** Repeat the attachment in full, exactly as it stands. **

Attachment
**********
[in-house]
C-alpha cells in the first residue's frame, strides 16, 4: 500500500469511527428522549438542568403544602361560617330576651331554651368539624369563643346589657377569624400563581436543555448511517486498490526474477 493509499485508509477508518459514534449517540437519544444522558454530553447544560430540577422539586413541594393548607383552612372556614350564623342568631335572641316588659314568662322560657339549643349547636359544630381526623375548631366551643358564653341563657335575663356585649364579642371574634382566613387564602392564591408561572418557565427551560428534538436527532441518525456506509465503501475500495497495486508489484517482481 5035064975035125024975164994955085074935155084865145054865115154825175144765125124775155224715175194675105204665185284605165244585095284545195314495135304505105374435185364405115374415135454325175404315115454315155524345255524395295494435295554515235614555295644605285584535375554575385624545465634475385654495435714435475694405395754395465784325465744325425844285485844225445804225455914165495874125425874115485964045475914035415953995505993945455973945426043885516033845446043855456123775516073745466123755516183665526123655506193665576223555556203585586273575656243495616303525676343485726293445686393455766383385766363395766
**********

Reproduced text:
[in-house]
C-alpha cells in the first residue's frame, strides 16, 4: 500500500469511527428522549438542568403544602361560617330576651331554651368539624369563643346589657377569624400563581436543555448511517486498490526474477 493509499485508509477508518459514534449517540437519544444522558454530553447544560430540577422539586413541594393548607383552612372556614350564623342568631335572641316588659314568662322560657339549643349547636359544630381526623375548631366551643358564653341563657335575663356585649364579642371574634382566613387564602392564591408561572418557565427551560428534538436527532441518525456506509465503501475500495497495486508489484517482481 5035064975035125024975164994955085074935155084865145054865115154825175144765125124775155224715175194675105204665185284605165244585095284545195314495135304505105374435185364405115374415135454325175404315115454315155524345255524395295494435295554515235614555295644605285584535375554575385624545465634475385654495435714435475694405395754395465784325465744325425844285485844225445804225455914165495874125425874115485964045475914035415953995505993945455973945426043885516033845446043855456123775516073745466123755516183665526123655506193665576223555556203585586273575656243495616303525676343485726293445686393455766383385766363395766